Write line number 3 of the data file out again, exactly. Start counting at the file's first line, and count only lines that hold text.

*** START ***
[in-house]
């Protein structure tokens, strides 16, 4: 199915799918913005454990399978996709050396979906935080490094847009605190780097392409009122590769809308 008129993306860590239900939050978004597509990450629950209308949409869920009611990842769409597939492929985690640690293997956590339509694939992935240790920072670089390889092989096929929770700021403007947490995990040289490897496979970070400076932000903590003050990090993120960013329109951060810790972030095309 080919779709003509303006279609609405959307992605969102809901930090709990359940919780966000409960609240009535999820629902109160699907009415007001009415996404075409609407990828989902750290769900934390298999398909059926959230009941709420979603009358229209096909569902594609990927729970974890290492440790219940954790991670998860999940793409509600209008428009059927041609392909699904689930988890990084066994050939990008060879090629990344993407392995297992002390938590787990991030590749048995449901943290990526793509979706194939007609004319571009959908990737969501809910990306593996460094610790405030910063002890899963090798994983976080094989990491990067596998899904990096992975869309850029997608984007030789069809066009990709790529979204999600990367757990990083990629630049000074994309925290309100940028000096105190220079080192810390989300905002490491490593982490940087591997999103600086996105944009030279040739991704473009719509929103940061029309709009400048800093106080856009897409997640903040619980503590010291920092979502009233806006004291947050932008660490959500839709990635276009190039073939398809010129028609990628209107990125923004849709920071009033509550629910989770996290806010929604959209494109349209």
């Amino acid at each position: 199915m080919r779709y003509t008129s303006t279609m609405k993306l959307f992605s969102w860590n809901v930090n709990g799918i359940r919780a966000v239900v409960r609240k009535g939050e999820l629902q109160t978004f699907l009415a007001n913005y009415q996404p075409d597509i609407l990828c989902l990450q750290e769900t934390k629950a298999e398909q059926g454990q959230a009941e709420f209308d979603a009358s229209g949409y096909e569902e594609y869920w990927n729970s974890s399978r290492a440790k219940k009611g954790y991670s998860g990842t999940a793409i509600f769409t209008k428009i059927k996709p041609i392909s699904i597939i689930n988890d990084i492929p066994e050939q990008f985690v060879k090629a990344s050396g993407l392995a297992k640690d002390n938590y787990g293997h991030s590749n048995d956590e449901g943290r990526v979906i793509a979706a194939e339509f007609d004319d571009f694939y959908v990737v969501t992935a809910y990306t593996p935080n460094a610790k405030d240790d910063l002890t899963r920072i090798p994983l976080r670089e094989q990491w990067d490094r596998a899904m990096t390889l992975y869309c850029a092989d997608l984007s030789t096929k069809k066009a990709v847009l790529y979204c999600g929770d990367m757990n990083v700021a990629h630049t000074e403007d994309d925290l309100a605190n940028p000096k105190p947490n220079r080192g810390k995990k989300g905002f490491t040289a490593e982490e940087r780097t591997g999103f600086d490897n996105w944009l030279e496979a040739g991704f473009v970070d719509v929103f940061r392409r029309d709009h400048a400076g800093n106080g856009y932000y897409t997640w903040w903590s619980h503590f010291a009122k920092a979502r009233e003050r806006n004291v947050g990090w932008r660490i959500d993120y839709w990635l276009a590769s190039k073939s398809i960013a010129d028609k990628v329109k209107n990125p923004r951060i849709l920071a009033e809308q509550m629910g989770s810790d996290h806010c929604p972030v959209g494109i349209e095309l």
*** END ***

């Amino acid at each position: 199915m080919r779709y003509t008129s303006t279609m609405k993306l959307f992605s969102w860590n809901v930090n709990g799918i359940r919780a966000v239900v409960r609240k009535g939050e999820l629902q109160t978004f699907l009415a007001n913005y009415q996404p075409d597509i609407l990828c989902l990450q750290e769900t934390k629950a298999e398909q059926g454990q959230a009941e709420f209308d979603a009358s229209g949409y096909e569902e594609y869920w990927n729970s974890s399978r290492a440790k219940k009611g954790y991670s998860g990842t999940a793409i509600f769409t209008k428009i059927k996709p041609i392909s699904i597939i689930n988890d990084i492929p066994e050939q990008f985690v060879k090629a990344s050396g993407l392995a297992k640690d002390n938590y787990g293997h991030s590749n048995d956590e449901g943290r990526v979906i793509a979706a194939e339509f007609d004319d571009f694939y959908v990737v969501t992935a809910y990306t593996p935080n460094a610790k405030d240790d910063l002890t899963r920072i090798p994983l976080r670089e094989q990491w990067d490094r596998a899904m990096t390889l992975y869309c850029a092989d997608l984007s030789t096929k069809k066009a990709v847009l790529y979204c999600g929770d990367m757990n990083v700021a990629h630049t000074e403007d994309d925290l309100a605190n940028p000096k105190p947490n220079r080192g810390k995990k989300g905002f490491t040289a490593e982490e940087r780097t591997g999103f600086d490897n996105w944009l030279e496979a040739g991704f473009v970070d719509v929103f940061r392409r029309d709009h400048a400076g800093n106080g856009y932000y897409t997640w903040w903590s619980h503590f010291a009122k920092a979502r009233e003050r806006n004291v947050g990090w932008r660490i959500d993120y839709w990635l276009a590769s190039k073939s398809i960013a010129d028609k990628v329109k209107n990125p923004r951060i849709l920071a009033e809308q509550m629910g989770s810790d996290h806010c929604p972030v959209g494109i349209e095309l």